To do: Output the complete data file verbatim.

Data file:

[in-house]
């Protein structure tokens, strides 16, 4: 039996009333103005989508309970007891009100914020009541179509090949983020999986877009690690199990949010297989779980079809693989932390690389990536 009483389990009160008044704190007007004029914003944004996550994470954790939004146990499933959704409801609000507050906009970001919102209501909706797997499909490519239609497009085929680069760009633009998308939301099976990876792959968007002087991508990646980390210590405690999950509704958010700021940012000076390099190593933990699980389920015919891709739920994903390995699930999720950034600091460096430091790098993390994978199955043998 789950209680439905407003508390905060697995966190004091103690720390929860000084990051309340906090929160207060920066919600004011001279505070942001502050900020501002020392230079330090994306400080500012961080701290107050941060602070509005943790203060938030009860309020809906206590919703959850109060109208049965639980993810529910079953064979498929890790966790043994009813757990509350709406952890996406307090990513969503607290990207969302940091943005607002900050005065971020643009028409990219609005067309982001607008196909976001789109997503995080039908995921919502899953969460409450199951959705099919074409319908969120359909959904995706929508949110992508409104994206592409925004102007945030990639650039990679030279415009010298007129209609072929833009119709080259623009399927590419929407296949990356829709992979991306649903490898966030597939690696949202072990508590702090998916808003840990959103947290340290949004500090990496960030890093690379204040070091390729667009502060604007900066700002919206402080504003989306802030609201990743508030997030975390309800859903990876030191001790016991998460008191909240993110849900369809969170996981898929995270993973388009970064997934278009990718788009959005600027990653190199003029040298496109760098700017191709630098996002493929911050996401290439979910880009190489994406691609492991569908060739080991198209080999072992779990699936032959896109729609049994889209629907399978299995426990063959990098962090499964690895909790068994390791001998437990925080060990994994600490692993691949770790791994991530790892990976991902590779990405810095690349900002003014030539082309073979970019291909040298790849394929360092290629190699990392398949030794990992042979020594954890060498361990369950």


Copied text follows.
[in-house]
């Protein structure tokens, strides 16, 4: 039996009333103005989508309970007891009100914020009541179509090949983020999986877009690690199990949010297989779980079809693989932390690389990536 009483389990009160008044704190007007004029914003944004996550994470954790939004146990499933959704409801609000507050906009970001919102209501909706797997499909490519239609497009085929680069760009633009998308939301099976990876792959968007002087991508990646980390210590405690999950509704958010700021940012000076390099190593933990699980389920015919891709739920994903390995699930999720950034600091460096430091790098993390994978199955043998 789950209680439905407003508390905060697995966190004091103690720390929860000084990051309340906090929160207060920066919600004011001279505070942001502050900020501002020392230079330090994306400080500012961080701290107050941060602070509005943790203060938030009860309020809906206590919703959850109060109208049965639980993810529910079953064979498929890790966790043994009813757990509350709406952890996406307090990513969503607290990207969302940091943005607002900050005065971020643009028409990219609005067309982001607008196909976001789109997503995080039908995921919502899953969460409450199951959705099919074409319908969120359909959904995706929508949110992508409104994206592409925004102007945030990639650039990679030279415009010298007129209609072929833009119709080259623009399927590419929407296949990356829709992979991306649903490898966030597939690696949202072990508590702090998916808003840990959103947290340290949004500090990496960030890093690379204040070091390729667009502060604007900066700002919206402080504003989306802030609201990743508030997030975390309800859903990876030191001790016991998460008191909240993110849900369809969170996981898929995270993973388009970064997934278009990718788009959005600027990653190199003029040298496109760098700017191709630098996002493929911050996401290439979910880009190489994406691609492991569908060739080991198209080999072992779990699936032959896109729609049994889209629907399978299995426990063959990098962090499964690895909790068994390791001998437990925080060990994994600490692993691949770790791994991530790892990976991902590779990405810095690349900002003014030539082309073979970019291909040298790849394929360092290629190699990392398949030794990992042979020594954890060498361990369950």